At this point I have to wonder why defaultLocation, homeLocation and
currentLocation are different embedded items? Can you explain the
reason why a location response with that data in the response would
contain default, home and current locations.

My explanation was probably not clear without examples.  These are all links exposed from the "user" resource.  For example:

GET /users/1
{
  "_links": {
    "os:homeLocation": { "href" : "/locations/36" },
    "os:currentLocation" : { "href" : "/locations/16" },
    "self" .... etc
  }
}

The distinct description of each relation would be rather short:
 - homeLocation: the location where the user first registered, and which has administrative control of their account
 - currentLocation: the location where the user is currently located

Both of these are location resources, so documentation about the resource link itself (GET, PUT, POST, HTTP statuses, and request/response body) would be identical.

The haltalk example had something related to this involving the ht:author and ht:user relations, for example.  If there were an ht:location relation which most resources use ("the location of this resource") then perhaps these two relations might be documented as extensions of ht:location?
Re: granularity of link relations and embedding resources Herman Radtke 2/7/13 6:14 PM
>>
>> At this point I have to wonder why defaultLocation, homeLocation and
>> currentLocation are different embedded items? Can you explain the
>> reason why a location response with that data in the response would
>> contain default, home and current locations.
>
>
> My explanation was probably not clear without examples.  These are all links
> exposed from the "user" resource.  For example:
>
> GET /users/1
> {
>   "_links": {
>     "os:homeLocation": { "href" : "/locations/36" },
>     "os:currentLocation" : { "href" : "/locations/16" },
>     "self" .... etc
>   }
> }
>

Could you explain why the POST contains the user information plus the
location information but the GET is split into multiple requests? Is
the client able to update the current location after the user has been
created? I am just trying to understand the need for these many to one
required link relationships.
Re: granularity of link relations and embedding resources Todd Perry 2/7/13 6:49 PM

I didn't mean to imply that the GET was split into multiple requests -- the above GET example retrieves a representation of a single user, which includes his links to multiple locations.

To answer your last question, yes, the client is able to update both relationships:

PUT /users/1
{
  name: "Bob Smith",
  _links: {
      "homeLocation" : {href: "/locations/23"},
      "currentLocation" : {href: "/locations/23"},
      "defaultLocation" : {href: "/locations/23"}
   }
}

Would update the user including setting his home, current, and default location to /locations/23.  (I added the name property to make it clearer that user is a resource with properties as well as links to related entities.)

In this case, user is a resource that exposes a fairly simple domain entity.  So is location (each location could be a building, or a floor, department, etc).    I didn't mean to imply the GET was split. 

User is an entity/resource with several properties (name, address, etc), and three separate 1:n relationships with the location entity (home location, current location, default location).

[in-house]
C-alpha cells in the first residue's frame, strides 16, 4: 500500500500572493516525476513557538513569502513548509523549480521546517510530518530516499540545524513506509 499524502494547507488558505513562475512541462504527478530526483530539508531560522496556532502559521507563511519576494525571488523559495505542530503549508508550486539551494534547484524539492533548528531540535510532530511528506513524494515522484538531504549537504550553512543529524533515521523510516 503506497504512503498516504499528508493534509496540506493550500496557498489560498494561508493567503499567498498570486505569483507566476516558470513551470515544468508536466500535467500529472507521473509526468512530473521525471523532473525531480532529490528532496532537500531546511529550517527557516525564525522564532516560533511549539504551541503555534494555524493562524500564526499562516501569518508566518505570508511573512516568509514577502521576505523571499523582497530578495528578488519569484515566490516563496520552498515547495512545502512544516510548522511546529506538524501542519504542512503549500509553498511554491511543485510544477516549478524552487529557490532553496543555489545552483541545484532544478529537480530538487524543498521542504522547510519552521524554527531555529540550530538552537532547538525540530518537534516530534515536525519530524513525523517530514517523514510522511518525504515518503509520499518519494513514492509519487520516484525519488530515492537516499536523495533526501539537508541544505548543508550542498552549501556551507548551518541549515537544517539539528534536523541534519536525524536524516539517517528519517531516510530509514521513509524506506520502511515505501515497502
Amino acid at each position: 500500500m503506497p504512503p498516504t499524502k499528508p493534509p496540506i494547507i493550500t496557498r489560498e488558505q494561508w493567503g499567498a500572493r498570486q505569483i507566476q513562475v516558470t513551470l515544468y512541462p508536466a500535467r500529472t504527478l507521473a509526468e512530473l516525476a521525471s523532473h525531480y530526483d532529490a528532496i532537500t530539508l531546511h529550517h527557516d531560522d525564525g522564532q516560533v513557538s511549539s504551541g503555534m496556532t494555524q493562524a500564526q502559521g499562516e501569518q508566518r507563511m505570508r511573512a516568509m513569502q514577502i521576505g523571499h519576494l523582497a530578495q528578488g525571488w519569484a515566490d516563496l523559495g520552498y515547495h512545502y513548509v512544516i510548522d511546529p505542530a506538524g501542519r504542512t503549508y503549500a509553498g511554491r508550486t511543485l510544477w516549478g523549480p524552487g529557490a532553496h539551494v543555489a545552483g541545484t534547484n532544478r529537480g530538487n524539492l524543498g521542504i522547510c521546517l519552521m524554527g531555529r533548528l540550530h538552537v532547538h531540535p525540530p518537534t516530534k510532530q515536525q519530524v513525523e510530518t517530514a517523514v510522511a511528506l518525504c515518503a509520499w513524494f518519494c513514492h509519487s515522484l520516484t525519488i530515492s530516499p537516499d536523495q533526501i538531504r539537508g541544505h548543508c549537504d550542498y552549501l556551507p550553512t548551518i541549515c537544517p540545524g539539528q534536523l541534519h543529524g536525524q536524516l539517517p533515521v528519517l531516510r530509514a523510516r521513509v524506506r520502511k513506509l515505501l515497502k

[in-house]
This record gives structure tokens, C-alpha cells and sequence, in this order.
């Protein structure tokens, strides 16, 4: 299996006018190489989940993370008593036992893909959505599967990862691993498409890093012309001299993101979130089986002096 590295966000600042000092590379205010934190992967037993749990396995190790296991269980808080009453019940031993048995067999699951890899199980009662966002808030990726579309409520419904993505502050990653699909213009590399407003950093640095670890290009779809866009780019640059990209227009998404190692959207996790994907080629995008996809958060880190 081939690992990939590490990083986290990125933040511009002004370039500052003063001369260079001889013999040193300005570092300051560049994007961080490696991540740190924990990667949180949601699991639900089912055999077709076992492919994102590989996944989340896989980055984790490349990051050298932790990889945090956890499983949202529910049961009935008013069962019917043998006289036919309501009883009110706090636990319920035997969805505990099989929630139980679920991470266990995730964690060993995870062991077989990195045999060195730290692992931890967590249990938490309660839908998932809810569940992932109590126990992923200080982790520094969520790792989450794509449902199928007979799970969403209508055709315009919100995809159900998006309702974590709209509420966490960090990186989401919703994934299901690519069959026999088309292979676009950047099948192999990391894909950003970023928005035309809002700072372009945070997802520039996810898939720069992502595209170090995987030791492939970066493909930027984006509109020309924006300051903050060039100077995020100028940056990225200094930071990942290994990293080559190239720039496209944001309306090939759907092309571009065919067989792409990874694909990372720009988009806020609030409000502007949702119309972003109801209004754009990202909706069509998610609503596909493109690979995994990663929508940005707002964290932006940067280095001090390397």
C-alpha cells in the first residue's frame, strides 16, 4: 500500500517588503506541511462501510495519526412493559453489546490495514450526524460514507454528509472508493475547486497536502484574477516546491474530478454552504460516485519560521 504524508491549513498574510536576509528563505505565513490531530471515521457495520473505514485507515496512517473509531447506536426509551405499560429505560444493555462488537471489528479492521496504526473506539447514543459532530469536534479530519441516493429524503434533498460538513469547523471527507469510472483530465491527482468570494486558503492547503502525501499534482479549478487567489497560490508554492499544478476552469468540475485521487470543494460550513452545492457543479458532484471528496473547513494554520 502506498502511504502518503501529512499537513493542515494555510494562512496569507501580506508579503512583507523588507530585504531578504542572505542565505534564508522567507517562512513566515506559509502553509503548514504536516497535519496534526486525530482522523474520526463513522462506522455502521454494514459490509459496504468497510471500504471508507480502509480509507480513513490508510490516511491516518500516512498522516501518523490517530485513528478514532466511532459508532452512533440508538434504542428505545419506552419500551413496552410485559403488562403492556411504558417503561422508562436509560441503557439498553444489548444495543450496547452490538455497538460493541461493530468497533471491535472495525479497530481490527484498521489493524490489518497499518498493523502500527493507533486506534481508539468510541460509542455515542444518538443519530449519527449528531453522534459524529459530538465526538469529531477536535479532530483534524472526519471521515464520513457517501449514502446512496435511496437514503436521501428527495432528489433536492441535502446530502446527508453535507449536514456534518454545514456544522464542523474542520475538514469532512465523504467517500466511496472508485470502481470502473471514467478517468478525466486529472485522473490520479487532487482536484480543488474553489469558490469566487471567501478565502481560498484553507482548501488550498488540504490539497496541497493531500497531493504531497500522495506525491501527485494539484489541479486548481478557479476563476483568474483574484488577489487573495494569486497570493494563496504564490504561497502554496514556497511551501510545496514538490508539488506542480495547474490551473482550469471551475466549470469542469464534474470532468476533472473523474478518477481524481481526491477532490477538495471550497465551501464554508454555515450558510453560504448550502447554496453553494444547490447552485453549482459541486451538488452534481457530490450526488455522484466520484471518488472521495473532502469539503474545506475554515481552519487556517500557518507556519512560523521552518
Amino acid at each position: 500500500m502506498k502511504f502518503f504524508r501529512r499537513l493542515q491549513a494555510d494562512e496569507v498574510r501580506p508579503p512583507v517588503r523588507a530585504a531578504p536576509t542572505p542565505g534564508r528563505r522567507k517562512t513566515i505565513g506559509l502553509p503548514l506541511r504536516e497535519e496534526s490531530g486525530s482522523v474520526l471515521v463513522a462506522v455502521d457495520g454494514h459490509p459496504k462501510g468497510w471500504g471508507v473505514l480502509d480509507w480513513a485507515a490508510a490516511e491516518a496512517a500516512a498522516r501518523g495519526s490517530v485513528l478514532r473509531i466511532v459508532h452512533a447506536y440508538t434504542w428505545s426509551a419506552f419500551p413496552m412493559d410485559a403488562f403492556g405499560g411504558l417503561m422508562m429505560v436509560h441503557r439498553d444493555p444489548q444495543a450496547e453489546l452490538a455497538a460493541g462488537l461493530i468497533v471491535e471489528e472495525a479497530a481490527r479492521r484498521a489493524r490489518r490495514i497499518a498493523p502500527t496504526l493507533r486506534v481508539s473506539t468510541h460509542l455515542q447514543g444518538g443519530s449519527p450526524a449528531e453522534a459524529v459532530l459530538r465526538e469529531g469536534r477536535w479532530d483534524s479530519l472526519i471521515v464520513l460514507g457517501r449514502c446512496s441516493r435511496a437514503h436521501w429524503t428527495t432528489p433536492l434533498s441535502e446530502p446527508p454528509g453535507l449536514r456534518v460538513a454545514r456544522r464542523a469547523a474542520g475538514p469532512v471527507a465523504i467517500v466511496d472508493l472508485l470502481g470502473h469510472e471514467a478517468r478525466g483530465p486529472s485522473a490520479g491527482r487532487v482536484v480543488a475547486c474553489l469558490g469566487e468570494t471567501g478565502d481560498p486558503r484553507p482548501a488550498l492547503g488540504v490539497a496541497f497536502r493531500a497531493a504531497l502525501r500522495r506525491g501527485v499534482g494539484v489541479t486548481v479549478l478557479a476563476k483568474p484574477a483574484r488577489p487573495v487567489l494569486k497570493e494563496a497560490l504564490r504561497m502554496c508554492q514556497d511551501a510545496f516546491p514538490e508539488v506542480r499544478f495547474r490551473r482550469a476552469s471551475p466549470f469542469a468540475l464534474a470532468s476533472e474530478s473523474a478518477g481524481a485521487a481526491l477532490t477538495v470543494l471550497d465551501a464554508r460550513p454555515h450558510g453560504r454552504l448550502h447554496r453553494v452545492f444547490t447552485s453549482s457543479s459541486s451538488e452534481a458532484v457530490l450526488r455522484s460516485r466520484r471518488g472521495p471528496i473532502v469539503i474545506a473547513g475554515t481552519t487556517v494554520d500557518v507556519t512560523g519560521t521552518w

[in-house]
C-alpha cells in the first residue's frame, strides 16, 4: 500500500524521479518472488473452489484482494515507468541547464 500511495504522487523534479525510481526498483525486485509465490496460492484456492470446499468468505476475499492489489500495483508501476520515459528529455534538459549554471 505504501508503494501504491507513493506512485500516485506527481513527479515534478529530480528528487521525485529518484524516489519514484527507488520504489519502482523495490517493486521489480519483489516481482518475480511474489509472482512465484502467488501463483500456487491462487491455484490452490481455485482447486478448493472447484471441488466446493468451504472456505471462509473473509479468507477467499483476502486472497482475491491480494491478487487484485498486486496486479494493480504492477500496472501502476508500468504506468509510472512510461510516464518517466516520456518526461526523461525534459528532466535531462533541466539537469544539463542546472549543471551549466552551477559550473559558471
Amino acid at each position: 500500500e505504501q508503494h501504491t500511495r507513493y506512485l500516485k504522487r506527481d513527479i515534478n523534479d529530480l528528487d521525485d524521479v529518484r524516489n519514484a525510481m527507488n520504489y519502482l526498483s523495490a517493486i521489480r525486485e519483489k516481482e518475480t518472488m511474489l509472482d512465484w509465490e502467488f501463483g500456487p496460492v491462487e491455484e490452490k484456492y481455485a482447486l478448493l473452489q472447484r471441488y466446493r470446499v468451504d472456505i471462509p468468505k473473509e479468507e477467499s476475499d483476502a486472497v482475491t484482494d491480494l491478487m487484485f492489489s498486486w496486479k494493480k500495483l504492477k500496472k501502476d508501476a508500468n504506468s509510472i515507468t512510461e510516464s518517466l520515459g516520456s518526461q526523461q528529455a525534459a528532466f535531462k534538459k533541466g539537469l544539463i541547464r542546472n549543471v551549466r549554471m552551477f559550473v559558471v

GET /users/1 retrieves a single user
PUT /users/1 updates a single user
POST /users creates a new user

GET /locations/16 retrieves a single location
PUT /locations/16 updates the state of location 16
POST /locations adds a new location

/locations/16 also happens to be the home location of that user as my sample links indicate.

What I was struggling with is that in the above example, the documentation for os:homeLocation is going to be slightly different than os:currentLocation; but both relations point to a location resource, so all the documentation for the GET/PUT/DELETE methods, as well as the request bodies will be the same.

For instance, any of the location link relations on the user are going to describe exactly the same methods for updating those locations:

PUT /locations/23
{
  "name": "Building A",
  "hasShippingOffice": true,
  "address": ...
}

as well as the HTTP status codes, etc.

I think I was getting too hung up on this issue... as basically these relations can all have their own documentation that simply states the purpose of the relation and then refers to the "basic" "os:location" link relation.  There will be at least one of these link relations in the resource that lists all the available locations:

GET /locations
{
  description : "All locations",
  _links: {
     "os:location": [
           { href: "/locations/1", title: "Home office" },
           { href: "/locations/23", title: "Building A" },
           { href: "/locations/32", title: "Building F" }
       ...etc
      ]
    }
}

The os:location CURIE above will probably be where we document the GET/PUT/DELETE methods for a location.
Re: granularity of link relations and embedding resources Herman Radtke 2/7/13 7:46 PM
> PUT /users/1
> {
>   name: "Bob Smith",
>   _links: {
>       "homeLocation" : {href: "/locations/23"},
>       "currentLocation" : {href: "/locations/23"},
>       "defaultLocation" : {href: "/locations/23"}
>    }
> }

I have never seen anyone pass the links down in the PUT request. The
links are representations of a different resource. I think that the
root of the problem you are facing. My approach would be to figure out
a way to correct this dependency between resources.

This is starting to get into more of a two-way discussion though. Feel
free to ping me on irc (hjr3 on freenode) if you want to discuss this
some more. I will let someone else chime in on the list and see what
they think.
Re: granularity of link relations and embedding resources Joost Cassee 2/7/13 7:55 PM

The discussion may have turned into a dialog, but as a real-world example it is very interesting to follow. I like listening in on it. If you do take it private, please post a summary of your conclusions on the list.

Joost

Op 8 feb. 2013 04:46 schreef "Herman Radtke" <herman...@gmail.com> het volgende:
--
You received this message because you are subscribed to the Google Groups "HAL Discuss" group.
To unsubscribe from this group and stop receiving emails from it, send an email to hal-discuss...@googlegroups.com.